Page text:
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Reviewed by Joel Ohman
Founder, CFP®

UPDATED: Jul 19, 2013

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Oregon just passed a revolutionary, almost market-disruptive bill that would effectively make tuition free at colleges across the state.

The Oregon program is fairly straightforward. In fact, House Bill 3472, or “Pay it Forward, Pay it Back,” is so straightforward it has been called the solution to the Student Loan Debt Crisis.

Under the program, students wouldn’t pay tuition fees upfront. Instead, they will pay a small percentage of their adjusted gross income for a number of years after college. These payments are placed into a trust fund that will cover the cost for future students so that those future generations will also be able to attend college under the same program. The program is expected to require college students to pay 3 percent of their income for 20 years. 

While the program isn’t officially implemented yet, and it has yet to be seen if it will truly be a silver bullet against the Student Debt Bubble, it has gathered praise and support from around the country.

Naturally, students themselves have voiced jubilation over the program and would ideally like to see the Oregon program spread across the country. spoke with several student loan borrowers to hear just why they support the Oregon program so much and how such a program would affect their heavily indebted lives.

Fear of College Debt

Erica Paul, an incoming senior to the University of Maine at Farmington, has $45,000 in student loan debt.

While she is not a resident of Oregon, nor a student at any of Oregon’s colleges, she is intrigued by House Bill 3472. She says that if a federal plan that mirrors Oregon’s student loan program were ever implemented, she would definitely be a supporter.  Her current student loan burden is overwhelming and she is concerned about her future repayments once she graduates.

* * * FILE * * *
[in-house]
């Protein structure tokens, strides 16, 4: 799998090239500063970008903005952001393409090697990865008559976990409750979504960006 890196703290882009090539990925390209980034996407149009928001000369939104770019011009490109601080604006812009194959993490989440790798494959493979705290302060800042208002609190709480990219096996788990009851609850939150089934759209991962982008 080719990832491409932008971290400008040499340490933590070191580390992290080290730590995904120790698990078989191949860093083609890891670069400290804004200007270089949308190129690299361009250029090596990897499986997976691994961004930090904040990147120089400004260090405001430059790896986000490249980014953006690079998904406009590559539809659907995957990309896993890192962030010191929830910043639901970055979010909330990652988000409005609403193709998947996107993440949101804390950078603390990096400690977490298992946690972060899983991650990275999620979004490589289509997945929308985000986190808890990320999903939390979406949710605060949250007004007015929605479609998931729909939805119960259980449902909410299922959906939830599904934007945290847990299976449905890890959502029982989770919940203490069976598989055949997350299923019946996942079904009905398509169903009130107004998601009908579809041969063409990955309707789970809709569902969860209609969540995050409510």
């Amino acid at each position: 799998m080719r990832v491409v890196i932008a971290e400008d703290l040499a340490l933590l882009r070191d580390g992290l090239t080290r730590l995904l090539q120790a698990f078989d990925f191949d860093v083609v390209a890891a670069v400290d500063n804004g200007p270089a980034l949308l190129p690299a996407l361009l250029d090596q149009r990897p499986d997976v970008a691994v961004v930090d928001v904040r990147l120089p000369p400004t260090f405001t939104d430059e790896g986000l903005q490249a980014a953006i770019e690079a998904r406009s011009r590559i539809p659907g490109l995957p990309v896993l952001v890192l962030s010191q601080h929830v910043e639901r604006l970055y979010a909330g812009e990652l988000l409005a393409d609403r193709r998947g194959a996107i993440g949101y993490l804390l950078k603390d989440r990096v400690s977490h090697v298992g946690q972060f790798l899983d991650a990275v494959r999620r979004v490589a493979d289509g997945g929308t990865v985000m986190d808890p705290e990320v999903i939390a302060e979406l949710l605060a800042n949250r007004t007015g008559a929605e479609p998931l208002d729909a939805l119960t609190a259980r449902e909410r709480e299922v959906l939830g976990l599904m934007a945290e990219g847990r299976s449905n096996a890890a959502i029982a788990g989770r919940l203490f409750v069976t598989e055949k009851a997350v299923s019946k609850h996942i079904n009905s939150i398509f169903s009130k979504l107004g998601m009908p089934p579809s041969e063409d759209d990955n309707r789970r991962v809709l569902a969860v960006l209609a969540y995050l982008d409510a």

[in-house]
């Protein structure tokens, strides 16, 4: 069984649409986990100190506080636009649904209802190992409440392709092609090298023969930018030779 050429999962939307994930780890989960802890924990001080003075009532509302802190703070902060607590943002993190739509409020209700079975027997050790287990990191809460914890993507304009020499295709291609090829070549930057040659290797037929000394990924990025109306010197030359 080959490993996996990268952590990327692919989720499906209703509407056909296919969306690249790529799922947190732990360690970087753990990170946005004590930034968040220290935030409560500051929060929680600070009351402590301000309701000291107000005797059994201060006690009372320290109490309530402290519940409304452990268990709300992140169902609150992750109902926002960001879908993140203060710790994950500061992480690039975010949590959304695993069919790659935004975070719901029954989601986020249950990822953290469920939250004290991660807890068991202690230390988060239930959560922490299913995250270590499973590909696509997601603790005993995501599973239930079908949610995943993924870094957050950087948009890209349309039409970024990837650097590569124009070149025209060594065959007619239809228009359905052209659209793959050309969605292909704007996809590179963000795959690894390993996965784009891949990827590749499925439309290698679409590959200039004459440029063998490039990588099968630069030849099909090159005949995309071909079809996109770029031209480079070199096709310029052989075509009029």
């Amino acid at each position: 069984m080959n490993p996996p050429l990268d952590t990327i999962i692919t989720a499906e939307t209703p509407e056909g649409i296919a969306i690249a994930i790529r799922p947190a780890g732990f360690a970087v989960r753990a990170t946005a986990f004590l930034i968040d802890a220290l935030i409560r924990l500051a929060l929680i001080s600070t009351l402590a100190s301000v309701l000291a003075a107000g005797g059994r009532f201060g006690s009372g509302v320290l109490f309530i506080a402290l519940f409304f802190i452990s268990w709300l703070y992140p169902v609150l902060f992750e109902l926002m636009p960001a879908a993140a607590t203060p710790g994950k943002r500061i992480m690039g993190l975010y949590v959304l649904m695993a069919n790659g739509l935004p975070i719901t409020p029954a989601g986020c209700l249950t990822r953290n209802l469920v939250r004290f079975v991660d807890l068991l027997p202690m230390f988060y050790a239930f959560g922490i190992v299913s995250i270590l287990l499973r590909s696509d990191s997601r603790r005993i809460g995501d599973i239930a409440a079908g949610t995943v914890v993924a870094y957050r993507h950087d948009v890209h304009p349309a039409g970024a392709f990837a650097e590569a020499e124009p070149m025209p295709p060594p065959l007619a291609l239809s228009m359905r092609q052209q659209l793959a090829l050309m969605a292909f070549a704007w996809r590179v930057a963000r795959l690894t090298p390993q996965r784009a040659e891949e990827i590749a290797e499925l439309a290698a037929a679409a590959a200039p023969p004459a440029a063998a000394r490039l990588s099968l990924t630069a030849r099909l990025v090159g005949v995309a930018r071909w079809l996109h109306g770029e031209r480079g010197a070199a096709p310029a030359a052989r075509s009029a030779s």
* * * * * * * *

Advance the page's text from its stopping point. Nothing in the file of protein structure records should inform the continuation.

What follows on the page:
“I pay the monthly interest on both government and private loans with help from my family, but I worry about the reality of repayment after graduation,” she said. “Oregon’s proposed model of tuition free college education with percentage-based payments taken out of a student’s income after graduation makes more sense.”

Paul thinks that the current system of taking out a student loan to pay for a degree is backwards. Instead, Oregon’s tuition plan is how should have been all along.

“Instead of using money you don’t have to pay for school, you can go to school for whichever degree you are most interested in without needing to worry about your future job prospects and salary.”

Shouting Support for Student Loan Reform

Lissette Hall owes $60,000 in student loans. No stranger to transferring, she has moved between Columbia University, the University of Illinois at Chicago and Illinois State University.

She would much rather have gone to college tuition free with the understanding that she would be paying back a percentage of her income for several years after graduation rather than getting into $60,000 worth of college loan debt.

Having spent much of her time fighting for financial aid at UIC, Hall knows that the ability to focus on coursework and building a community in college is much easier without financial stress — which is something that would be granted by the Oregon program.

While Hall has had to borrow money for school out of necessity, she sees that investment as being equal to the price of a small house, condo or expensive car. She also thinks that the program wouldn’t rob universities and colleges of income, making it a win-win for both students and institutions.

“My logical analysis doesn’t currently foresee an issue with this besides where the university might get money for certain resources or services,” said Hall.

Possible Problems with Oregon’s Tuition Plan

But not everybody’s logical analysis produces the same results.

Distinguished Professor of Economics Emeritus Richard Vedder of Ohio University told that the Oregon program may actually be unfair.